Instead, there are insurance policies that can help in the event of an injury. There are short term and long term disability policies and they can be good, but the one that specifically speaks to a business owner is called a business overhead policy. These policies are disability policies that pay out if a business owner qualifies after getting hurt, but they are large enough dollar amounts to be able to keep the business afloat, pay the bills, and even offer the staff a bonus if no clients are lost until the owner returns.

The final small business planning mistake is not taking a macro view as to the structure of the business. There are some pretty significant differences between operating as a sole proprietorship, an s-corp, a c-corp, or an LLC. Even more so, those differences can be exaggerated further during times of transition where an acquisition may be in the future. Some structures are not tax efficient while others are much more so and the important thing is to have an exit plan and structure the business type to minimize transition friction and taxes when possible.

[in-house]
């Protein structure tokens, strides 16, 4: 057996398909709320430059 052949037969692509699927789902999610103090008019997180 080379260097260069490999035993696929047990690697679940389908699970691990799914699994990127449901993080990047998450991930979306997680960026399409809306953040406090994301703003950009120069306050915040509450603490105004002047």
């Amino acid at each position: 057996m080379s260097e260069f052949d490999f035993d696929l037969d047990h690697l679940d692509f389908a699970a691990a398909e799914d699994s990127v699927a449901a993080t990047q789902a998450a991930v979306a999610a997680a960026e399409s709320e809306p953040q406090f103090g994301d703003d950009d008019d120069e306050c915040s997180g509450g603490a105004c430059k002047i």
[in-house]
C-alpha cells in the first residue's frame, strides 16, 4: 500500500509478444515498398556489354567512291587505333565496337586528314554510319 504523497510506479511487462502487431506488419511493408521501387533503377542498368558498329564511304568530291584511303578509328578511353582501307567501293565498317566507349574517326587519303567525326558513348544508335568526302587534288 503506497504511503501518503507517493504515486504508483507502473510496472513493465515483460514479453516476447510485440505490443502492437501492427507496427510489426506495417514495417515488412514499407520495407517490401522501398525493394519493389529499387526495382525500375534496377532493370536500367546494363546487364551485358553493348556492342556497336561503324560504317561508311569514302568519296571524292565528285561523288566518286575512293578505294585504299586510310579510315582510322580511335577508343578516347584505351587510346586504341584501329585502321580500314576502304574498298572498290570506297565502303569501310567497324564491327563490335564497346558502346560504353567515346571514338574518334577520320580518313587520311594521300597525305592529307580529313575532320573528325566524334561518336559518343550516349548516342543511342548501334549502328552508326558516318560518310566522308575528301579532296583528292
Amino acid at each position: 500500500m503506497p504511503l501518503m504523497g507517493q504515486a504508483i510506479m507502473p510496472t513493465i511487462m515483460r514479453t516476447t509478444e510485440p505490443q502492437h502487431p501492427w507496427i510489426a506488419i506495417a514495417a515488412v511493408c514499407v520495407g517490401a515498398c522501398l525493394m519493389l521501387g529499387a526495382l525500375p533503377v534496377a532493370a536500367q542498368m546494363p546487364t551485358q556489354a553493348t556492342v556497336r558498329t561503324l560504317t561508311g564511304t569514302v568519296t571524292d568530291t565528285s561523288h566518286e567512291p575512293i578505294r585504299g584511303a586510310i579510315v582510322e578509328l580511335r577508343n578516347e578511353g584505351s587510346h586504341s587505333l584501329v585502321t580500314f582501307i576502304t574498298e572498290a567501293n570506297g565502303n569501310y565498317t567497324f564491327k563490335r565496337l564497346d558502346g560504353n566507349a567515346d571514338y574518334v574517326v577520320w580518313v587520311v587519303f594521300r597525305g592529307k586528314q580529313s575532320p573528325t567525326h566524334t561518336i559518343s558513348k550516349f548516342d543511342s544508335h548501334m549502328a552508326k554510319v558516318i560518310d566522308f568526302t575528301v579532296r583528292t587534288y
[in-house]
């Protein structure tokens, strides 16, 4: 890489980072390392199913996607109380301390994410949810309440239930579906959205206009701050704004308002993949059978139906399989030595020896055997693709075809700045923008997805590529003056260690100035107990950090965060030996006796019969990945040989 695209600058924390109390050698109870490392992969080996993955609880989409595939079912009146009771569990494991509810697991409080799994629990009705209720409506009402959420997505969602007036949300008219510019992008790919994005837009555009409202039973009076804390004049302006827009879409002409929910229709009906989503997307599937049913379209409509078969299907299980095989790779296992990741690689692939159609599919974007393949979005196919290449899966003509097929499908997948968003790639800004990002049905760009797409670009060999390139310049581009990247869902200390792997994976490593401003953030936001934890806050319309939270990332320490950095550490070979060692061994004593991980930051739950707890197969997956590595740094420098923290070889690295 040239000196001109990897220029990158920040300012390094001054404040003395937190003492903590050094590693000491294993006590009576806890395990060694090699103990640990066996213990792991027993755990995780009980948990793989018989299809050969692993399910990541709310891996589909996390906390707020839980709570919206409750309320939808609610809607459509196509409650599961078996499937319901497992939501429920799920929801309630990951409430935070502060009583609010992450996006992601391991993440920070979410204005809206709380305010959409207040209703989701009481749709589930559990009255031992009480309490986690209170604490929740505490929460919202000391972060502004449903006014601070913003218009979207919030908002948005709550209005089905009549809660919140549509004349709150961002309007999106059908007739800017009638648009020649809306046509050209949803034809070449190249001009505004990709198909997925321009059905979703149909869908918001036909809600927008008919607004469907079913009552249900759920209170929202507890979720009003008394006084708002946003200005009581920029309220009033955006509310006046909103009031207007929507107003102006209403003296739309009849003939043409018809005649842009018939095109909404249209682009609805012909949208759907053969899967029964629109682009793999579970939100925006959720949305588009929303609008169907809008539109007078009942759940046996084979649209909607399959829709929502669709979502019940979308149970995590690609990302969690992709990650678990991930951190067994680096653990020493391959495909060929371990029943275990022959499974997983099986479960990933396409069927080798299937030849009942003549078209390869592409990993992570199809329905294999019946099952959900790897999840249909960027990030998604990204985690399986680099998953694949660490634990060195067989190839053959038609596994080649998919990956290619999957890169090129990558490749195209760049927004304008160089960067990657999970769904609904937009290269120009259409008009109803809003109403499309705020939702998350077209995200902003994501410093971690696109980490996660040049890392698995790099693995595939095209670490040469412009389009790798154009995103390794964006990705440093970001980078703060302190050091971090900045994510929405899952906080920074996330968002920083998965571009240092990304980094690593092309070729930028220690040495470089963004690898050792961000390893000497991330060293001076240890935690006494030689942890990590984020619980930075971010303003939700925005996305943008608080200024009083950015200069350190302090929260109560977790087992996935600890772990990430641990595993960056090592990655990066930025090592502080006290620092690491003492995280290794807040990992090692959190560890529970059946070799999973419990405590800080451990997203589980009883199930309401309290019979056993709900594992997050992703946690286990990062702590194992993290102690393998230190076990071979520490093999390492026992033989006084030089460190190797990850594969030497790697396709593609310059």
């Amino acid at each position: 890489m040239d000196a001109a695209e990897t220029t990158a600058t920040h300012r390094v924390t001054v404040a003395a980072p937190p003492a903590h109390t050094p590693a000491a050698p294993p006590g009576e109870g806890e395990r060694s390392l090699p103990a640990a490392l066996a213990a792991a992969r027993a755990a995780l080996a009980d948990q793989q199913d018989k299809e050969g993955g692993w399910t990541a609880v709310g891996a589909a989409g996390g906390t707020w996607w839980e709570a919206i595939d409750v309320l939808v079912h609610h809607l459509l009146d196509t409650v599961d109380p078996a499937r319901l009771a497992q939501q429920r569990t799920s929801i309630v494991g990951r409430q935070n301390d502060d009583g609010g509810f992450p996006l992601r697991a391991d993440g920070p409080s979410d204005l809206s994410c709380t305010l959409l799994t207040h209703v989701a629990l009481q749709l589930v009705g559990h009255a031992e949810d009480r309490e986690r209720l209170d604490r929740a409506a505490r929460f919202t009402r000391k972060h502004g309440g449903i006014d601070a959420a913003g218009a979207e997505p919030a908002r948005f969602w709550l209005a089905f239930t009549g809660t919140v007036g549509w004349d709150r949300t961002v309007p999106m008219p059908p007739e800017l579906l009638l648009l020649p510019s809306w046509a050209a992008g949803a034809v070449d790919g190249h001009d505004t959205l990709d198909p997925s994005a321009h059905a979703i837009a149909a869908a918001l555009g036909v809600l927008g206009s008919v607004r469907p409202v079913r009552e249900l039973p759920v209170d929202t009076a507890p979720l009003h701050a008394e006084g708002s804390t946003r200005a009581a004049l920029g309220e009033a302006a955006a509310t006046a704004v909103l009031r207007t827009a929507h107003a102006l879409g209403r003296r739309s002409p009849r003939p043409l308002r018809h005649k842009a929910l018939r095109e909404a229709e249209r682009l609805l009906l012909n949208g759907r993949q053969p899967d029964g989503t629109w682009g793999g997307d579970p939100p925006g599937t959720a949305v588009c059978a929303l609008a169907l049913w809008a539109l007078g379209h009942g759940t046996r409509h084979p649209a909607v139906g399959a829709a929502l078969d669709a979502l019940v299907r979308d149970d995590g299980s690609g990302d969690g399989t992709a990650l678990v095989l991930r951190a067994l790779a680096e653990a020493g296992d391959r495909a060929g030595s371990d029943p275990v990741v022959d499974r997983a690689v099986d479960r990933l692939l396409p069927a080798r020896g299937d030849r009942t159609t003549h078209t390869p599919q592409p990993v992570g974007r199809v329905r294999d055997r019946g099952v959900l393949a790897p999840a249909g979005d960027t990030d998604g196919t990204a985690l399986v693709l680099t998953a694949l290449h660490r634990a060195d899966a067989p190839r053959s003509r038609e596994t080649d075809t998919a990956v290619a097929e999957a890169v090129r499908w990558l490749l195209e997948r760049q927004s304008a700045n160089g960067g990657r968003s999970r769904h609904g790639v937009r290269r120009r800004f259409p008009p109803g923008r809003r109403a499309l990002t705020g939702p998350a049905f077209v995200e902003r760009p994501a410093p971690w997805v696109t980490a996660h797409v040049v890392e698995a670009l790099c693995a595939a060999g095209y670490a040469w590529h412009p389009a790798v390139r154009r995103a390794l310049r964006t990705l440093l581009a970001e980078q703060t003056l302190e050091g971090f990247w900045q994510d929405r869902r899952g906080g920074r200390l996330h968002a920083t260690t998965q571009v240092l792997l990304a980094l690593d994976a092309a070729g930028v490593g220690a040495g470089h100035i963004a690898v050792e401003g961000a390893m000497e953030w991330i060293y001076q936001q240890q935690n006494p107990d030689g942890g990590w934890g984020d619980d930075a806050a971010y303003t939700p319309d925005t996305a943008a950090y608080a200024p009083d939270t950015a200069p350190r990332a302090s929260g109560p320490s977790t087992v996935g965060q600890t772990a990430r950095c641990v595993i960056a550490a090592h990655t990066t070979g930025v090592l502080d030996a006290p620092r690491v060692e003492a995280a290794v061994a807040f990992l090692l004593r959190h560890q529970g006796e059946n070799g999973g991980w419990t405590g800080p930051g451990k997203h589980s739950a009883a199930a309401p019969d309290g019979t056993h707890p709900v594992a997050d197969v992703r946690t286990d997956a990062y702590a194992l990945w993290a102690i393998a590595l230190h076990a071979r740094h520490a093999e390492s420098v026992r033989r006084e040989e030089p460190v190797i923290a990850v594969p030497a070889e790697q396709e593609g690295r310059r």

Our firm has extensive experience in working with business owners to make smart decisions for their business and avoid common pitfalls. We specialize in making money make sense while helping clients keep more of their earnings. Please feel free to reach out and we will be happy to offer a complimentary consultation around your unique situation.

The information contained in this email does not purport to be a complete description of the securities, markets, or developments referred to in this material. The information has been obtained from sources considered to be reliable, but we do not guarantee that the foregoing material is accurate or complete. The opinions expressed here are those of and not necessarily Raymond James. Opinions are as of this date and are subject to change without notice. There is no guarantee that these statements, opinions or forecasts provided herein will prove to be correct. This material is being provided for information purposes only. Any information is not a complete summary or statement of all available data necessary for making an investment decision and does not constitute a recommendation. Please note, changes in tax laws may occur at any time and could have a substantial impact upon each person's situation. While we are familiar with the tax provisions of the issues presented herein, as Financial Advisors of RJFS, we do not provide advice on tax or legal matters. You should discuss tax or legal matters with the appropriate professional.